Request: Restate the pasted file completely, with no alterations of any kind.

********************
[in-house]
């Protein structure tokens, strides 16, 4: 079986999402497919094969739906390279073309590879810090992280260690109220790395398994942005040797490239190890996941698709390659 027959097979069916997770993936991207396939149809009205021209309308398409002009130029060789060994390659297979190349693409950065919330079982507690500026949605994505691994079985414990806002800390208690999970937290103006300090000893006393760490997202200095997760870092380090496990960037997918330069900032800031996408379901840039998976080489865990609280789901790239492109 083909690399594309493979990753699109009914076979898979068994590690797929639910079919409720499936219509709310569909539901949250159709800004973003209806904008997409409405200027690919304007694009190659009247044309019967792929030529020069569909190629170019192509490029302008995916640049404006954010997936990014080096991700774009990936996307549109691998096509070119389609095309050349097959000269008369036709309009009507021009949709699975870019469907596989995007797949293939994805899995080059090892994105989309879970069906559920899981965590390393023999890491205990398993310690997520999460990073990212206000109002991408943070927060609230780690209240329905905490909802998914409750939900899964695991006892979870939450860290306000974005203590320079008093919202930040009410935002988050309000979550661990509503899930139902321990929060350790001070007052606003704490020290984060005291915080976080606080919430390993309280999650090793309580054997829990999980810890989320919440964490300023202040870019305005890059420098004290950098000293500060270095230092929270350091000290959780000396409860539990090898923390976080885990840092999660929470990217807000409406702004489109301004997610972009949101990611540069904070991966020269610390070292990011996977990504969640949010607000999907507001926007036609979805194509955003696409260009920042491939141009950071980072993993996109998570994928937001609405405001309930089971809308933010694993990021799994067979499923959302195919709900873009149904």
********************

[in-house]
């Protein structure tokens, strides 16, 4: 079986999402497919094969739906390279073309590879810090992280260690109220790395398994942005040797490239190890996941698709390659 027959097979069916997770993936991207396939149809009205021209309308398409002009130029060789060994390659297979190349693409950065919330079982507690500026949605994505691994079985414990806002800390208690999970937290103006300090000893006393760490997202200095997760870092380090496990960037997918330069900032800031996408379901840039998976080489865990609280789901790239492109 083909690399594309493979990753699109009914076979898979068994590690797929639910079919409720499936219509709310569909539901949250159709800004973003209806904008997409409405200027690919304007694009190659009247044309019967792929030529020069569909190629170019192509490029302008995916640049404006954010997936990014080096991700774009990936996307549109691998096509070119389609095309050349097959000269008369036709309009009507021009949709699975870019469907596989995007797949293939994805899995080059090892994105989309879970069906559920899981965590390393023999890491205990398993310690997520999460990073990212206000109002991408943070927060609230780690209240329905905490909802998914409750939900899964695991006892979870939450860290306000974005203590320079008093919202930040009410935002988050309000979550661990509503899930139902321990929060350790001070007052606003704490020290984060005291915080976080606080919430390993309280999650090793309580054997829990999980810890989320919440964490300023202040870019305005890059420098004290950098000293500060270095230092929270350091000290959780000396409860539990090898923390976080885990840092999660929470990217807000409406702004489109301004997610972009949101990611540069904070991966020269610390070292990011996977990504969640949010607000999907507001926007036609979805194509955003696409260009920042491939141009950071980072993993996109998570994928937001609405405001309930089971809308933010694993990021799994067979499923959302195919709900873009149904």